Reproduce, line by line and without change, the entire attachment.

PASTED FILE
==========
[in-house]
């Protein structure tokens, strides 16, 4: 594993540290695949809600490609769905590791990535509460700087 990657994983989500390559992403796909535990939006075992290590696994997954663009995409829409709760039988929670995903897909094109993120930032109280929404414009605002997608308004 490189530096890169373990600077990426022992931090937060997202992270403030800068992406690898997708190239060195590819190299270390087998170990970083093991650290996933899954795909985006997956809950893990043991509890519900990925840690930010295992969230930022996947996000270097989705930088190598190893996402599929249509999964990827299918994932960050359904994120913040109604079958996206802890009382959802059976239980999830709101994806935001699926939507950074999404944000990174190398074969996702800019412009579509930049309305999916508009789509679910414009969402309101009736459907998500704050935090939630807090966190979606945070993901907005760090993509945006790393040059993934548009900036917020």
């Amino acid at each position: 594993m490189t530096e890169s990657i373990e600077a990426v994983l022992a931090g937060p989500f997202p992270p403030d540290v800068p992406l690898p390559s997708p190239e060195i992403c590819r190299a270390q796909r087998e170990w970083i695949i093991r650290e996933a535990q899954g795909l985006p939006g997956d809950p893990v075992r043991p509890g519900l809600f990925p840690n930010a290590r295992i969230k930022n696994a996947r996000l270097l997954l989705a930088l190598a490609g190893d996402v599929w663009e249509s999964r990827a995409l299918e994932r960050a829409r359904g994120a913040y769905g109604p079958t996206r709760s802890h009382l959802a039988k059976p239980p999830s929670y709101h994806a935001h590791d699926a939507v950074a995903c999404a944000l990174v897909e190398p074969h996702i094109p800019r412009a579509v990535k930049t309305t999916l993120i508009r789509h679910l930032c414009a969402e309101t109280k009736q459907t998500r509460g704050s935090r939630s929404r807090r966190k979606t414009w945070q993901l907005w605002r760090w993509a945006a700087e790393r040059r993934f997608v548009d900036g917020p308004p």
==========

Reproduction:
[in-house]
């Protein structure tokens, strides 16, 4: 594993540290695949809600490609769905590791990535509460700087 990657994983989500390559992403796909535990939006075992290590696994997954663009995409829409709760039988929670995903897909094109993120930032109280929404414009605002997608308004 490189530096890169373990600077990426022992931090937060997202992270403030800068992406690898997708190239060195590819190299270390087998170990970083093991650290996933899954795909985006997956809950893990043991509890519900990925840690930010295992969230930022996947996000270097989705930088190598190893996402599929249509999964990827299918994932960050359904994120913040109604079958996206802890009382959802059976239980999830709101994806935001699926939507950074999404944000990174190398074969996702800019412009579509930049309305999916508009789509679910414009969402309101009736459907998500704050935090939630807090966190979606945070993901907005760090993509945006790393040059993934548009900036917020």
């Amino acid at each position: 594993m490189t530096e890169s990657i373990e600077a990426v994983l022992a931090g937060p989500f997202p992270p403030d540290v800068p992406l690898p390559s997708p190239e060195i992403c590819r190299a270390q796909r087998e170990w970083i695949i093991r650290e996933a535990q899954g795909l985006p939006g997956d809950p893990v075992r043991p509890g519900l809600f990925p840690n930010a290590r295992i969230k930022n696994a996947r996000l270097l997954l989705a930088l190598a490609g190893d996402v599929w663009e249509s999964r990827a995409l299918e994932r960050a829409r359904g994120a913040y769905g109604p079958t996206r709760s802890h009382l959802a039988k059976p239980p999830s929670y709101h994806a935001h590791d699926a939507v950074a995903c999404a944000l990174v897909e190398p074969h996702i094109p800019r412009a579509v990535k930049t309305t999916l993120i508009r789509h679910l930032c414009a969402e309101t109280k009736q459907t998500r509460g704050s935090r939630s929404r807090r966190k979606t414009w945070q993901l907005w605002r760090w993509a945006a700087e790393r040059r993934f997608v548009d900036g917020p308004p």